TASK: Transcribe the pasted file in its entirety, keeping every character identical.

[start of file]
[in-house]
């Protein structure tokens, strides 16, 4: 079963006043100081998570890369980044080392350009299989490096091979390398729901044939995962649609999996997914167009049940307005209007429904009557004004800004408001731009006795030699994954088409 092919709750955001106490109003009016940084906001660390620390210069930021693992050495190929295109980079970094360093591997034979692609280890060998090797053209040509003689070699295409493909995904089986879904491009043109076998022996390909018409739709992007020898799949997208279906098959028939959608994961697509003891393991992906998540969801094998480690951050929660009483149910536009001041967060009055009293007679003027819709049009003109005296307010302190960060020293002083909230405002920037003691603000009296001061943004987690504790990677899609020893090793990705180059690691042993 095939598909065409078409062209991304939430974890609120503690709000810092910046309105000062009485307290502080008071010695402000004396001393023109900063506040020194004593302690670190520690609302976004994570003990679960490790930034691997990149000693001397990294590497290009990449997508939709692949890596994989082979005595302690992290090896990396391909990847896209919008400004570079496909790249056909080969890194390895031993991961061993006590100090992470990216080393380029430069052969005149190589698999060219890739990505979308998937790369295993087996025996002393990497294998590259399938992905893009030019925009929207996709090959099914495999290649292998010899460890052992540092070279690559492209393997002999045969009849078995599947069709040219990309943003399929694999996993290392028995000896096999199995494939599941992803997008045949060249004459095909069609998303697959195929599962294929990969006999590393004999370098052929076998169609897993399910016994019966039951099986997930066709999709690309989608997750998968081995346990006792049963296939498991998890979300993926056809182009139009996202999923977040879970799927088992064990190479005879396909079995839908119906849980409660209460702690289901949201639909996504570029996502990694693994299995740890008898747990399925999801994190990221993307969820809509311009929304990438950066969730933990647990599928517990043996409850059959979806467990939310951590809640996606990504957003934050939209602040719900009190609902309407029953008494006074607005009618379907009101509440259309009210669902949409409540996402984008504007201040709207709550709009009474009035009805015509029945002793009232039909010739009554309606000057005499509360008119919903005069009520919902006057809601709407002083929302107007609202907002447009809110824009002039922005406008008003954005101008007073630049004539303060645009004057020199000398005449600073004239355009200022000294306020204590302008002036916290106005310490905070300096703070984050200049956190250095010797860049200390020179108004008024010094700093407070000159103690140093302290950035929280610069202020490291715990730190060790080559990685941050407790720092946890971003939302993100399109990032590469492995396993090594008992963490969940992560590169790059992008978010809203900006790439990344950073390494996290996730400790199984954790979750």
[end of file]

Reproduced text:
[in-house]
């Protein structure tokens, strides 16, 4: 079963006043100081998570890369980044080392350009299989490096091979390398729901044939995962649609999996997914167009049940307005209007429904009557004004800004408001731009006795030699994954088409 092919709750955001106490109003009016940084906001660390620390210069930021693992050495190929295109980079970094360093591997034979692609280890060998090797053209040509003689070699295409493909995904089986879904491009043109076998022996390909018409739709992007020898799949997208279906098959028939959608994961697509003891393991992906998540969801094998480690951050929660009483149910536009001041967060009055009293007679003027819709049009003109005296307010302190960060020293002083909230405002920037003691603000009296001061943004987690504790990677899609020893090793990705180059690691042993 095939598909065409078409062209991304939430974890609120503690709000810092910046309105000062009485307290502080008071010695402000004396001393023109900063506040020194004593302690670190520690609302976004994570003990679960490790930034691997990149000693001397990294590497290009990449997508939709692949890596994989082979005595302690992290090896990396391909990847896209919008400004570079496909790249056909080969890194390895031993991961061993006590100090992470990216080393380029430069052969005149190589698999060219890739990505979308998937790369295993087996025996002393990497294998590259399938992905893009030019925009929207996709090959099914495999290649292998010899460890052992540092070279690559492209393997002999045969009849078995599947069709040219990309943003399929694999996993290392028995000896096999199995494939599941992803997008045949060249004459095909069609998303697959195929599962294929990969006999590393004999370098052929076998169609897993399910016994019966039951099986997930066709999709690309989608997750998968081995346990006792049963296939498991998890979300993926056809182009139009996202999923977040879970799927088992064990190479005879396909079995839908119906849980409660209460702690289901949201639909996504570029996502990694693994299995740890008898747990399925999801994190990221993307969820809509311009929304990438950066969730933990647990599928517990043996409850059959979806467990939310951590809640996606990504957003934050939209602040719900009190609902309407029953008494006074607005009618379907009101509440259309009210669902949409409540996402984008504007201040709207709550709009009474009035009805015509029945002793009232039909010739009554309606000057005499509360008119919903005069009520919902006057809601709407002083929302107007609202907002447009809110824009002039922005406008008003954005101008007073630049004539303060645009004057020199000398005449600073004239355009200022000294306020204590302008002036916290106005310490905070300096703070984050200049956190250095010797860049200390020179108004008024010094700093407070000159103690140093302290950035929280610069202020490291715990730190060790080559990685941050407790720092946890971003939302993100399109990032590469492995396993090594008992963490969940992560590169790059992008978010809203900006790439990344950073390494996290996730400790199984954790979750």